Understanding the Storage Stability of Polyethylene Modified Binders: A Laboratory Case Study Using Waste Plastics

Venkatsushanth Revelli, Sk Faisal Kabir, Ayman Ali, Yusuf Mehta, Ben C. Cox

Research output: Contribution to journalArticlepeer-review

2 Scopus citations

Abstract

The aim of the study is to understand and achieve storage stable, compatible plastic-modified asphalt binders. In view of global plastic accumulation, the potentiality of polymeric waste plastics is evaluated as an asphalt binder modifier; providing an alternate recycling option. However, due to phase separation issues between asphalt and plastic, the usage of waste plastic is preferred through dry mixing in asphalt mixture. In this study, the compatibility of polyethylene-modified asphalt binder was assessed along with appropriate parameters that can explain the actual phase separation occurring during storage stability testing. Two types of plastics including low-density polyethylene (LDPE) and high-density polyethylene (HDPE) were blended with a PG 58-28 neat binder after assessing their melting behavior along with polystyrene (PS) and polyethylene terephthalate (PET). The impacts of polyethylene size (2.36-1.18 mm, 0.6-0.3 mm, less than 0.3 mm), blending time (30, 60, 120, 180 min), hot storage duration (0, 24, 48 h), and compatibilizers (styrene-butadiene-styrene, nanosilica, corn oil, polyphosphoric acid) on the storage stability were assessed. G*/Sinδ was used as an initial measure to assess the separation index (SI) value. The results concluded that polyethylene is observed to be inert to asphalt and phase separation persists irrespective of size and compatibilizer. Nanosilica at a dosage of 0.5% was able to partially compatibilize (SI value improved from 5.4 to 1.87) PE with asphalt. Also, in the need for better parameters to better understand the phase separation, percentage recovery, fluorescence microscopy, and black space analysis were identified as proper tests to detect phase separation.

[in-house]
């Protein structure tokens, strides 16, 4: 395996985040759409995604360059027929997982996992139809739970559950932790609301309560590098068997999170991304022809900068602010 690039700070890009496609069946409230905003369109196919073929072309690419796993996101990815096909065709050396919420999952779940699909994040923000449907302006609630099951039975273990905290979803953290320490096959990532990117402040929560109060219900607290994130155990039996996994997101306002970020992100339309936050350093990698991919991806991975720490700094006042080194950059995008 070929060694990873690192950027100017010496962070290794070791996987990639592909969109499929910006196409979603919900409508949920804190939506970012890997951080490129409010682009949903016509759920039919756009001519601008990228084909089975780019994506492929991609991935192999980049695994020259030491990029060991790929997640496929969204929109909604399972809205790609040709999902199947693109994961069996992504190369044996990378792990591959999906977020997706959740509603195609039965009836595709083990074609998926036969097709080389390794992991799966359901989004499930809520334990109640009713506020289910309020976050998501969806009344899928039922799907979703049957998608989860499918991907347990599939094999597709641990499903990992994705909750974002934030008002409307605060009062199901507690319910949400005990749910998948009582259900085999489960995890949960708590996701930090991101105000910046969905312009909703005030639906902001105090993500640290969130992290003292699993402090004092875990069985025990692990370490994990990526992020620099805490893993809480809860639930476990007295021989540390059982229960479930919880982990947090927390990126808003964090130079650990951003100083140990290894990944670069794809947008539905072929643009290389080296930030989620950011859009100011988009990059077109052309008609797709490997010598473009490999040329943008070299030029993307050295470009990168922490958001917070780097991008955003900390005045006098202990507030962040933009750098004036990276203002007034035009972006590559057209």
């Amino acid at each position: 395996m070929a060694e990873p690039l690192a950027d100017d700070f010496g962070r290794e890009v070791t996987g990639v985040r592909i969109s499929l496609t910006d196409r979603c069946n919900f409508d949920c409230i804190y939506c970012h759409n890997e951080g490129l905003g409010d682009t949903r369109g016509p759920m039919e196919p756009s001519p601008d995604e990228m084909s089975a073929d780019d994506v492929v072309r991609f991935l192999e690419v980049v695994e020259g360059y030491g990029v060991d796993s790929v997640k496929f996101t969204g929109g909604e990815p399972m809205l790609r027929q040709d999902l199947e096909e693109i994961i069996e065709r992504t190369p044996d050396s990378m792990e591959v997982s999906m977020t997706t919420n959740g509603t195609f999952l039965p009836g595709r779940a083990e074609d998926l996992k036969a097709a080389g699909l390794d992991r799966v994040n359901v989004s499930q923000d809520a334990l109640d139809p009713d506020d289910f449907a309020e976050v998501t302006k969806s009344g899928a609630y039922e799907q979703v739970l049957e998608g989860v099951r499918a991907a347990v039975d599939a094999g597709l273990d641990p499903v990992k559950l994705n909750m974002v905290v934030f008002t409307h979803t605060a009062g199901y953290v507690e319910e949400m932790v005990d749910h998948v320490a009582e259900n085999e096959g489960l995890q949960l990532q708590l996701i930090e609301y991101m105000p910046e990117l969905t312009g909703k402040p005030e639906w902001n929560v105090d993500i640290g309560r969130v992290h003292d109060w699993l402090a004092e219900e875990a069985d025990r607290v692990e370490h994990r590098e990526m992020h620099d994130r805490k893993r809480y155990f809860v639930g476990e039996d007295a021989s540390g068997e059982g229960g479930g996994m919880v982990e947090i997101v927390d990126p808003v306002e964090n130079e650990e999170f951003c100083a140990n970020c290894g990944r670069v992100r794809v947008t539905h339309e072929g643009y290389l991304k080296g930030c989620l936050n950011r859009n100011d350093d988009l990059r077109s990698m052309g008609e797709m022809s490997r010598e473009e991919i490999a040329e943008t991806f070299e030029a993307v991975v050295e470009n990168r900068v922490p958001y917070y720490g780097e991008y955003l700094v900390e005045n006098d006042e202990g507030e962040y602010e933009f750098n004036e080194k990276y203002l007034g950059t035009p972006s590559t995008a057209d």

Original languageEnglish (US)
Article number04024038
JournalJournal of Materials in Civil Engineering
Volume36
Issue number4
DOIs
StatePublished - Apr 1 2024

All Science Journal Classification (ASJC) codes

  • Civil and Structural Engineering
  • Building and Construction
  • General Materials Science
  • Mechanics of Materials

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